Home. As in there’s no place like it. But not yet. On to Santiago!

At the Bar Again.

This caption sums up life in España. Everything revolves around the bars on Camino. A couple of examples, outside and inside:

I usually have a small bite before leaving my albergue–an orange or a banana, then set off for the nearest bar which is usually an hour’s walk. Then time for some real food. Zumo de naranja naturale (fresh orange juice), espresso (most people have café con leche or an Americano), and tortilla patata (potato tart). Throughout the day, there are frequent (well at least now they are) stops for more energy-laden food or drink. Caffeine is our primary fuel, and ibuprofen our mainstay. There is always something that aches, or is about to ache.

The bar is also a point of assistance–water, bathrooms, taxis, and a potential source of “hidden” habitacciones, in the event that all available albergues are “completo.” Some residents even leave a key at the bar, when they are on vacation, and the barkeep will rent a bed or two if the opportunity arises. The bartender is a trusted pillar of the Spanish community, and do they work hard?? Yes, they do–from early mornings to crowds on sunny afternoons–some even serve dinner to their patrons. Tonight is such an evening for me. I have a private room at a pensión for 25€, and dinner can be had at one of two nearby bars. Usually, they serve a standard pilgrim menu, 2 courses and dessert. The primero is usually salad or soup, followed by some kind of filling main course, usually a little protein with rice. Always, there is bread and plenty of the local wine. Some of these meals have been outstanding; some barely edible, but either way, you have to replace calories burned or go to bed starving.

Yesterday, I had my first taste of pulpo, or octopus, the regional specialty.

Delicious, and pure protein–they add a little olive oil, paprika, and that is all. Well, except for the bread and 🍷.

Some other samples of great food that I’ve had:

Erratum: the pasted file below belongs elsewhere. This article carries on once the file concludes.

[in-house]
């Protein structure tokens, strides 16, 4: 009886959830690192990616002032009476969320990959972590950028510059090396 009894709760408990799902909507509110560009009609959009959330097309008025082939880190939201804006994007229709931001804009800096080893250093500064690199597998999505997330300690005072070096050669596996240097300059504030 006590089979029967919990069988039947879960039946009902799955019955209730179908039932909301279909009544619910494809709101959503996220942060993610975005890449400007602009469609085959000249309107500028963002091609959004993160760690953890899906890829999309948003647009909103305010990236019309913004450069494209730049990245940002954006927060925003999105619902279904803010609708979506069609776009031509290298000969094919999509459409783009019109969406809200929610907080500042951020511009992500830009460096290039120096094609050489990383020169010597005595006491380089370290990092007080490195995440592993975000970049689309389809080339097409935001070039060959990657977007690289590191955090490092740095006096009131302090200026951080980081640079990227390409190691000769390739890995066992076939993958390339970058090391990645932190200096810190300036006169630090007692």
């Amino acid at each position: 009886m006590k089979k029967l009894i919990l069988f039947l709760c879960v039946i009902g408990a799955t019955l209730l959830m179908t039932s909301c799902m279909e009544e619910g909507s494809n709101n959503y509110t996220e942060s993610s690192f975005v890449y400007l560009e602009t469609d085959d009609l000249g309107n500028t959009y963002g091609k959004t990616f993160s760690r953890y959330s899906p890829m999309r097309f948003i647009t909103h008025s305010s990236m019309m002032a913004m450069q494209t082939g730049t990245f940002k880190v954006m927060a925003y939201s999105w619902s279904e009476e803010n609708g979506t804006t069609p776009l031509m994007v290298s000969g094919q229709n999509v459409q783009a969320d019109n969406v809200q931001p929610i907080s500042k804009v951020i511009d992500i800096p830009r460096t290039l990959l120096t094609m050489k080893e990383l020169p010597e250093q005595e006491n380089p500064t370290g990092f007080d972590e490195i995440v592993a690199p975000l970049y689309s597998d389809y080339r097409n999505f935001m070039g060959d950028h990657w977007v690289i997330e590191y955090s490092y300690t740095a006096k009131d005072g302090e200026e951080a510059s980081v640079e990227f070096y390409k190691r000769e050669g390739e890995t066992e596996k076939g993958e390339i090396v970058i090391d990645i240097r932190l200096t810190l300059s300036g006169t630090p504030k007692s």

There is Galician stew–white beans, potatoes,collard greens, and whatever protein is available that day, and cooked beef, with roasted red peppers without the skin, peas, mushrooms, and rice. roasted chicken and potatoes:

Roast chicken is another standard. Usually, the meal served at an albergue is hosted by the owner, soup is ladled from a big pot, followed by great applause for the second course. These albergues are the special ones, owned by fellow Camino peregrinos who found a way to combine love and money on the Way.

Casa Susi and Fernán, followed by Christine’s dinner table and Christine with guest and my table partner, Roberto.

So there you have it, I’m a bar hopper.

In Airexe tonight, on to Melide tomorrow. I arrive, God willing, in Santiago on May 24.

Casting Out Fear.

Well, it just happened. The first person announced on the blogs that he had booked every night for the rest of his walk. Whew!! The ripples of stress will reverberate throughout the remainder of our walk.

I have thought a lot about this reservation thing. Since I have to send my pack forward most days (leg is only good with megadoses of ibuprofen support, so I’m not packing it), I have to know where I’m planning to arrive each night so that it can meet me there. So far, I have resisted the urge to reserve a spot in advance. This is not yet high season. Certainly there are plenty of beds available. But now I will worry. But not too much.

The scenery in Galicia is lovely: lush, green, and dewy. There are cool paths to walk on, and little springs pop up along the way. Wildflowers are everywhere, as if planted in a well-tended garden.

At O Cebreiro yesterday, I took a quick pic of a grave in the ancient church. It is a newer burial, and contains the remains of the man who, in modern times, revived the Camino way by placing yellow arrows to direct pilgrims. Over time, this age old tradition has been renewed by people of many (and no) faiths. All along the path though, there are missionaries of all kinds–some priest, sister, monk–and others simply kind and peace-loving people who have big hearts and wish to do their part to create a better world, to bring us closer to heaven on this earth.

As I hear whisps of news from home, I hear of another shooting, and the local newspaper headlines a devastating plane crash in Cuba. It puts me in mind of one of my favorite prayers, taught to me during a time of crisis, when prayer was almost impossible.

May we be safe.

May we be peaceful.

May we be healthy.

May we take care of our lives easily.

And so the new day begins.